Monogenetic volcanic fields (MVFs) comprise numerous volcanic centers, distributed across large areas. Understanding the relative importance of various tectonic and magmatic controls on field evolution is pivotal to hazard analyses, and is of particular importance in New Zealand, where the highest population density resides on the active Auckland Volcanic Field (AVF). This thesis provides insights into this problem through studies at different scales (from multiple volcanic fields, to a single volcanic field, to propagation of a single dike) and different dimensions (from 2D surficial spatial analysis to 4D spatio-temporal analysis of the chemical composition of erupted products). Tectonic control or the influence of pre-existing faults is often invoked to explain alignments and statistical distributions of volcanic centers in MVFs; however, a global comparison has been lacking. I present a new global analysis of the spatial distribution of volcanic centers within 37 MVFs, and show: 1) a common clustered distribution of volcanic centers, 2) independency of clustering on tectonic environment, 3) dependency of volcanic field shape on tectonic environment, and 4) influence of tectonic environment on the number of preferred orientations of volcanic alignments. Controls on volcanic alignments are explored using analogue models to evaluate the impact of pre-existing faults on dike propagation. These reveal that lateral distance between fault(s) and dikes, and angle of approach, have the greatest control on the tendency of a dike to modify its trajectory to intercept pre-existing faults, thus modifying the distribution of volcanic centers. Pre-existing faults also affect dike geometry and velocity, as did dike volume. The AVF is an outlier in the global comparison, having an apparently random distribution. Taking advantage of newly available geochemical data and geochronological models, I present a new methodology that combines time, location and chemistry of each eruption, to evaluate the evolution of this MVF. The method looks for the spatio-temporal evolution of volcanic centers using the nearest neighbour analysis and statistical correlations between chemical composition of erupted products and time, distance and volume between successive eruptions. In spite of data limitations, the nearest neighbour analysis reveals that the magma source shows a constant spatial behaviour through time and the statistical correlations show that the spatial distribution of volcanic centers, i.e. the release of magma, is controlled by the behaviour of the source. As well as offering insight to the deep workings of the AVF, this method offers considerable potential to understand the behaviour of monogenetic basaltic volcanism elsewhere.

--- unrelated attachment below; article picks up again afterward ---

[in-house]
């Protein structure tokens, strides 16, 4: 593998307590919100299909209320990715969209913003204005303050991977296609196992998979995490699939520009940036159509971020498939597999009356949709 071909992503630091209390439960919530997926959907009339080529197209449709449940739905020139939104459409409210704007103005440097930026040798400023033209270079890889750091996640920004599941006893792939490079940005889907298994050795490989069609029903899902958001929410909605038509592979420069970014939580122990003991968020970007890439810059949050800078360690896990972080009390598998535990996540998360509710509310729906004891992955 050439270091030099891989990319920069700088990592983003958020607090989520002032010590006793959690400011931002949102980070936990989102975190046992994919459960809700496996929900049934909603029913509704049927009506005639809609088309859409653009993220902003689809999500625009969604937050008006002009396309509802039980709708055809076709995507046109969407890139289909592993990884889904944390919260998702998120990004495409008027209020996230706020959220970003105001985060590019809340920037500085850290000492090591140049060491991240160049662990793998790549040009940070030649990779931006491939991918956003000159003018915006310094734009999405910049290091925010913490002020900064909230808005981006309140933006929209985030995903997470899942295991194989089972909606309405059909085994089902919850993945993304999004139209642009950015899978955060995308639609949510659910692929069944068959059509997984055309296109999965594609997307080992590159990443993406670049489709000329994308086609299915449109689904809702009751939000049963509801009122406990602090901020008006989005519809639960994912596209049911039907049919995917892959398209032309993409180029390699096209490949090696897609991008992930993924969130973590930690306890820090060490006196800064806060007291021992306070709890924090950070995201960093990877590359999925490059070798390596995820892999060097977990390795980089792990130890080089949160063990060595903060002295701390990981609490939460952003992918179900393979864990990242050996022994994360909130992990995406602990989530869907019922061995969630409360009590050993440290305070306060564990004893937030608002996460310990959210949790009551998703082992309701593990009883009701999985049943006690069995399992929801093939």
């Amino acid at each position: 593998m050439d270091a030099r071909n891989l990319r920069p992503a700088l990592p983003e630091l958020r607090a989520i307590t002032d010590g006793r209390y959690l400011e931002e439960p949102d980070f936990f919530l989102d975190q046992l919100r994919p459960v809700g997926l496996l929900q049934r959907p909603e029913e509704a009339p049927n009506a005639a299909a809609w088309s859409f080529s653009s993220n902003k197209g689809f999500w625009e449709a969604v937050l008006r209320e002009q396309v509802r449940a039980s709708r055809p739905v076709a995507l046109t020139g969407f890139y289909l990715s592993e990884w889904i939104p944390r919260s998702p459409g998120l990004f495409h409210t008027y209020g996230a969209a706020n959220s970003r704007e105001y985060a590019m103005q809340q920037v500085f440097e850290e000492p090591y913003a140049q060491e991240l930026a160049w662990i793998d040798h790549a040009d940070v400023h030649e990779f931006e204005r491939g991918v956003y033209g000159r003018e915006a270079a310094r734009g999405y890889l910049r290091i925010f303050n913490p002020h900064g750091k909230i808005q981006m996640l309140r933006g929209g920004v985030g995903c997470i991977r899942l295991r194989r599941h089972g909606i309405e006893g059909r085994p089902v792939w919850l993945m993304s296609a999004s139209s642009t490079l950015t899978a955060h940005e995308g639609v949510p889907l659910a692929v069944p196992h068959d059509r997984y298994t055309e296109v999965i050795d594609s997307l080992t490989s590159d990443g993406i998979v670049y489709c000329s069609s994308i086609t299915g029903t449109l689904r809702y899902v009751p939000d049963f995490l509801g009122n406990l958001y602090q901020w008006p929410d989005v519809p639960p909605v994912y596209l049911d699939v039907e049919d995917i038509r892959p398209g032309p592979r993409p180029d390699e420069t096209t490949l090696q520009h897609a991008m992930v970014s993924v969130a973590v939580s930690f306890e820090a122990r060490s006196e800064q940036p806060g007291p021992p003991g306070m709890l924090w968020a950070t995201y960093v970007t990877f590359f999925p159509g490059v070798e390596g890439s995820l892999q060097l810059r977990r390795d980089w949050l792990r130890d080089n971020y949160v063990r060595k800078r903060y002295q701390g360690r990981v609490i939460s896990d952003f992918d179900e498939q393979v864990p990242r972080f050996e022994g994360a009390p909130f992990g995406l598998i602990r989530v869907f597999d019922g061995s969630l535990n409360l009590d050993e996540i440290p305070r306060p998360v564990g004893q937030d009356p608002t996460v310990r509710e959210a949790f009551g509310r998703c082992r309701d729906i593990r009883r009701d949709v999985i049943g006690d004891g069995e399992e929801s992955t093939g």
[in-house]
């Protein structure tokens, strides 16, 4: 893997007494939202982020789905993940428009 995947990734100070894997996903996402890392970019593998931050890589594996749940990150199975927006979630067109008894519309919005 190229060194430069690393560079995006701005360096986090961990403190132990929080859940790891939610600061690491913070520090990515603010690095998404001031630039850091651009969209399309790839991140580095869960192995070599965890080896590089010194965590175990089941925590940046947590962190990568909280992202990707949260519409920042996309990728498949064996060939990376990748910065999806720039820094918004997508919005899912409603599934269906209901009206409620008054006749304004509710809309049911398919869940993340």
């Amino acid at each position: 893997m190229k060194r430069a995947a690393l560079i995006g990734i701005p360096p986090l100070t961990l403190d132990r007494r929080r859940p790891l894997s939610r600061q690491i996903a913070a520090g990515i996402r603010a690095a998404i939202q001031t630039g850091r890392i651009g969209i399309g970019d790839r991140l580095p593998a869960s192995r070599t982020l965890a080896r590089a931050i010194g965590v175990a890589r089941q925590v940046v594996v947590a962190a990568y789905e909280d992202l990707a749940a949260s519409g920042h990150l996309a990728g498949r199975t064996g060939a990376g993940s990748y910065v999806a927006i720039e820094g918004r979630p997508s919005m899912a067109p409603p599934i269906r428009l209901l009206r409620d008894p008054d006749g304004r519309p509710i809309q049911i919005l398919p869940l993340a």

|Title||Physical and structural controls on monogenetic basaltic volcanism, and implications for the evolution of the Auckland Volcanic Field|
|Author||Le Corvec, Nicolas|
|Degree Level||Doctor of Philosophy|
|Degree Grantor||University of Auckland|
|Locality||Auckland Volcanic Field|
NZMS 261 References